A quasi experimental design was used to examine the mathematics achievement data of students in six consecutive annual cohorts. The first three cohorts entered high school in 1995, 1996, and 1997, the three years before universal acceleration. The final three cohorts entered the high school in 1998, 1999, and 2000, and students’ progress was measured until graduation. Achievement was measured through students’ scores on the Sequential Mathematics I regents exam, the ITBS Mathematics concepts subtest, and student scores in mathematics classes taken. Results showed that with the incorporation of accelerated classes into the curriculum, completion of advanced math courses increased significantly for all groups, including minority students, students of low socioeconomic status, and students at all initial achievement levels. Also, the performance of initial high achievers did not differ statistically in heterogeneous classes in which previously low-achieving students were now incorporated. The inclusion or accelerated math courses was deemed to be a successful strategy for closing the achievement gap.

Carbonaro, W. (2005). Tracking, student effort and academic achievement. Sociology of Education, 78(1), 27–49.

A multitude of research has been conducted to study the impact of tracking systems designed to group students based on academic ability. Using a mixed-methods approach, Carbonaro conducted regression analysis, utilizing the National Education Longitudinal Study (NELS) of 1988 and reports from student teachers to determine the correlation between student placement in tracking programs and effort displayed on academic tasks. Student effort was measured through teacher reports gathered from the NELS. Student reports concerning effort given in school are also captured in the NELS, but the teacher reports were preferable because the range of items on effort reported by the teachers is more extensive than that reported by the students, and the teacher measures of students’ effort rely on both subjective assessments of students’ effort and student behaviors that are more tangible and easily observed. Results from the analysis illustrated that although student effort was unchanged by placement track, advanced placement students exerted more effort than those placed into remedial-level courses. Callahan suggests that understanding why students at times display a lack of effort and developing strategies to increase student effort could be helpful toward closing the achievement gap.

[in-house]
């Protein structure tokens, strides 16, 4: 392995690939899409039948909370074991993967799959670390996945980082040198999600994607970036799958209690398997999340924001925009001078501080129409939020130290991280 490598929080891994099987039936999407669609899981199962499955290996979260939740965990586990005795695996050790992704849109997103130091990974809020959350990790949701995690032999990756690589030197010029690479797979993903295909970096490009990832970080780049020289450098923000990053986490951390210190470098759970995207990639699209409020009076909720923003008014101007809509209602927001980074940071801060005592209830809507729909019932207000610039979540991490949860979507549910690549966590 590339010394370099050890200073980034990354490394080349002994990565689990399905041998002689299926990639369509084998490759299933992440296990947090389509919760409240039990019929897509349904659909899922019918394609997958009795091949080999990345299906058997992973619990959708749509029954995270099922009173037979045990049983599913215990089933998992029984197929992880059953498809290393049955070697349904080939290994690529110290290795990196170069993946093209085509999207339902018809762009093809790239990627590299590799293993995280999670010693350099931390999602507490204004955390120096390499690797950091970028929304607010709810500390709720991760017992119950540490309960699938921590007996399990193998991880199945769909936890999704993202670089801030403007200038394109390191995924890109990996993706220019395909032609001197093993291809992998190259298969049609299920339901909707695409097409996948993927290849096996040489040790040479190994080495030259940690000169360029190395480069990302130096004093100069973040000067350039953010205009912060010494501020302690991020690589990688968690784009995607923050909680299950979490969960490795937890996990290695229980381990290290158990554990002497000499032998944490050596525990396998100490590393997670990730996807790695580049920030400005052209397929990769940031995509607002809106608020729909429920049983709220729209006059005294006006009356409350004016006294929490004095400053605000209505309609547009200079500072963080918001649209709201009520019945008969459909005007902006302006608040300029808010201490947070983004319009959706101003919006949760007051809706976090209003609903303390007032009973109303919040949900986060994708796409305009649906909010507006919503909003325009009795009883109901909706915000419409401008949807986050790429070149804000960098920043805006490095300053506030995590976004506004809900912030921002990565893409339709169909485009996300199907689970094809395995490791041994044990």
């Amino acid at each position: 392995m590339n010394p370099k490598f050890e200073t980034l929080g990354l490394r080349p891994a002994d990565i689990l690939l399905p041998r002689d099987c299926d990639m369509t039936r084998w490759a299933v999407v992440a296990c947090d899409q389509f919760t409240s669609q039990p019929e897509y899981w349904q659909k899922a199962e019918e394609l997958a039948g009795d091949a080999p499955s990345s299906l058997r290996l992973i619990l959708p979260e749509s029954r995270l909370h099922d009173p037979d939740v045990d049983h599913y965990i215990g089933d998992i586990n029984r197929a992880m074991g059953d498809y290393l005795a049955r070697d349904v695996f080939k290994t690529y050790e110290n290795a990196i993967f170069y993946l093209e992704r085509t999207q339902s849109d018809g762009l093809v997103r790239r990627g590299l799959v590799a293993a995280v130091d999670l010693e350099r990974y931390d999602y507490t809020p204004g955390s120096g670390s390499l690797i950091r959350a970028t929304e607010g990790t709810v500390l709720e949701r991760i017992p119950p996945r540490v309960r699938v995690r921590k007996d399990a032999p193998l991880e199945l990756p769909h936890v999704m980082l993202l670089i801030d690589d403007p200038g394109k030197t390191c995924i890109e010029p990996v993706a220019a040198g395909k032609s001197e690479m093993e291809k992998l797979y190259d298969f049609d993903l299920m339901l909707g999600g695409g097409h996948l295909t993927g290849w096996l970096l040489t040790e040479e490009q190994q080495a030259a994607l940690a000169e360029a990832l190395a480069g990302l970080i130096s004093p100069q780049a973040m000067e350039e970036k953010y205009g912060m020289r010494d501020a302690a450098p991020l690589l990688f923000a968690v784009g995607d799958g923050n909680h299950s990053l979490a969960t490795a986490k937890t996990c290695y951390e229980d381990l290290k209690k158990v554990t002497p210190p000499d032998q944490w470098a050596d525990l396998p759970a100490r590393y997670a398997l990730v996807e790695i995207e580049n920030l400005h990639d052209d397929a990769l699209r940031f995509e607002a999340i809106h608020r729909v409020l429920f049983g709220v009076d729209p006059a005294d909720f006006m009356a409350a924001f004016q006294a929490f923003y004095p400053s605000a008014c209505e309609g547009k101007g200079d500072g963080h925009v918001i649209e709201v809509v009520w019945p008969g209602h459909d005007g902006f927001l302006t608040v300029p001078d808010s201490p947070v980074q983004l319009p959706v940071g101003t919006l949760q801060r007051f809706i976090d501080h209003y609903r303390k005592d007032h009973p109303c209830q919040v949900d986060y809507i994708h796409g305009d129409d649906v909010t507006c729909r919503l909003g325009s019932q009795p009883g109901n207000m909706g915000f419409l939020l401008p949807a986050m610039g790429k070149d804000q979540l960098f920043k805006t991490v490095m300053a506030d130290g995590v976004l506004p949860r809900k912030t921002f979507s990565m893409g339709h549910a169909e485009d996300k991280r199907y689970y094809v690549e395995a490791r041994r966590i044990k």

Riegle-Crumb, C., & Grodsky, E. (2010). Racial-ethnic differences at the intersection of math course-taking and achievement. Sociology of Education, 83(3), 248–270.

Mathematics is an academic core content subject that produces substantial differences in scores on standardized tests between minority students and white students. The differences in scores are often attributed to differences in school composition and socioeconomic status. Grodsky and Crumb utilized a nationally representative sample of high school students’ math scores to determine causal factors of the mathematics achievement gap between low-income minority students and their peers. Data were analyzed over a two-year period and acquired from student transcripts and the National Education Longitudinal Study of 2002. Students’ scores were first captured during their sophomore year, and follow-ups were conducted when they became seniors. Regression model analysis was used to examine racial/ethnic gaps in math achievement and the extent to which they are accounted for by family socioeconomic resources and school racial/ethnic composition. Grodsky and Crumb determined that gaps at the top of the academic achievement distribution were the most pronounced. The achievement gap was highest for minority students who took the most demanding math classes such as calculus or trigonometry across all income levels. The authors suggest that increasing access to demanding math classes for minority students could serve as a useful strategy for closing the achievement gap.